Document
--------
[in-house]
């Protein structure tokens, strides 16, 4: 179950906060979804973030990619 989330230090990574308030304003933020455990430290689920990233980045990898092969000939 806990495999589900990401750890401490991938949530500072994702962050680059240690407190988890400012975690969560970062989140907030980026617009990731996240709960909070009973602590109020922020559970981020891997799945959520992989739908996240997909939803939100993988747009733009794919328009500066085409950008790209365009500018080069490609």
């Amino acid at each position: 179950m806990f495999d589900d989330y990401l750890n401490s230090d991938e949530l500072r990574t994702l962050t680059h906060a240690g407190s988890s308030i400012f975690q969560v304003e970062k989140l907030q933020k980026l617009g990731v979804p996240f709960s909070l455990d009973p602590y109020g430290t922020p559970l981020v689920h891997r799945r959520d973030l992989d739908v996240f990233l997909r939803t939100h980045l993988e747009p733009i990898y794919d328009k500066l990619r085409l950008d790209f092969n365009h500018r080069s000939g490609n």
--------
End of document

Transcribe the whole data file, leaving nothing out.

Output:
[in-house]
């Protein structure tokens, strides 16, 4: 179950906060979804973030990619 989330230090990574308030304003933020455990430290689920990233980045990898092969000939 806990495999589900990401750890401490991938949530500072994702962050680059240690407190988890400012975690969560970062989140907030980026617009990731996240709960909070009973602590109020922020559970981020891997799945959520992989739908996240997909939803939100993988747009733009794919328009500066085409950008790209365009500018080069490609």
């Amino acid at each position: 179950m806990f495999d589900d989330y990401l750890n401490s230090d991938e949530l500072r990574t994702l962050t680059h906060a240690g407190s988890s308030i400012f975690q969560v304003e970062k989140l907030q933020k980026l617009g990731v979804p996240f709960s909070l455990d009973p602590y109020g430290t922020p559970l981020v689920h891997r799945r959520d973030l992989d739908v996240f990233l997909r939803t939100h980045l993988e747009p733009i990898y794919d328009k500066l990619r085409l950008d790209f092969n365009h500018r080069s000939g490609n």